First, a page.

When it comes to meals, appetizers can be absolutely fantastic; getting your taste buds warmed up and leaving you wanting more. Ultimately that is the job of appetizers. Some can leave you empty and wanting more, while others are more expensive and fail to live up to the price. The same can be said for video games in general. If The Phantom Pain is the incredible main dish it appears to be, then Ground Zeroes is a fulfilling appetizer; giving you a taste of the new Metal Gear while making you want more as soon as it's gone.
For those of you who have played Metal Gear Solid 2: Sons of Liberty, Ground Zeroes is essentially the Tanker chapter. The experience is very fun and thrilling but rather short. What we have is a bite size of The Phantom Pain, teasing us while making the wait much harder. There is only one story mission, but several other pseudo-history missions that help give the game more replayability. The only downside is these extra missions are all played on the same map, with enemy placement and objectives changed to keep things from getting stale.
The main story of Ground Zeroes is relatively short, clocking in at somewhere between 45 to 90 minutes depending on play style. There is no boss to fight at the end, just a short search and rescue mission setting up the story of The Phantom Pain. This might be disappointing to some Metal Gear fans, but there is no reason that it should be. Ground Zeroes is not looking to cram a big cinematic story into a short experience, it's introducing you to something grand. That's not to say there is an absence of story, it's just presented in a different way. Most of the story is told at the opening and after you've completed your extractions of Paz and Chico. Limiting lengthy story-telling cutscenes to before and after the main gameplay is an interesting experiment. Time will tell if this trend will continue in The Phantom Pain.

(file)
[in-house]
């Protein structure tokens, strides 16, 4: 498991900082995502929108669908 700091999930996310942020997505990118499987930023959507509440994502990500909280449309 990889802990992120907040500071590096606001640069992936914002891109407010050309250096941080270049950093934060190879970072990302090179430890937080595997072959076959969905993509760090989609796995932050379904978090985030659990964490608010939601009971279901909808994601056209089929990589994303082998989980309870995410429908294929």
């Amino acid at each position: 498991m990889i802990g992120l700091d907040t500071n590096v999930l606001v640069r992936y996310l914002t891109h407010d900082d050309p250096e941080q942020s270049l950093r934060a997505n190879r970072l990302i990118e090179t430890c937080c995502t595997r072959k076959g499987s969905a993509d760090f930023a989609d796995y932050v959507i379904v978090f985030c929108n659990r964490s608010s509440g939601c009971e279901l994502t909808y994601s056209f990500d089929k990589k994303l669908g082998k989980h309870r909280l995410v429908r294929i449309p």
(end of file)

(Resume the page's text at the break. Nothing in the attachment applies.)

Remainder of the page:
Rather than sit through codec screens just to explain a simple mission objective, it's all done in game. With the press of a button, Kaz provides intel and support without pausing the action. Hearing information in real-time while still performing actions keeps the pace going way better than staring at a codex screen for minutes at a time. Further story details can be obtained through cassette tapes that are found through the environment. While nothing groundbreaking is found on these tapes, they do provide details for the people who get the most out of Metal Gear's lore.
Metal Gear has done a good job in the past of guiding you along a path, while still giving you options on how to handle situations. Sneak by undetected or break everyone's neck? Semi-linear paths but still enough variety of actions to make the situations fresh hours into the experience. Ground Zeroes provides the first true non-linear approach to the series. There are many different ways to get to your objectives, and the game does not restrict you to a set path. Yeah Kaz will tell you to go rescue Chico first, but you don't have to. Rescuing Paz first will change enemy movements and positions. Once you are dropped into the world, the area is yours to play around in at your pace.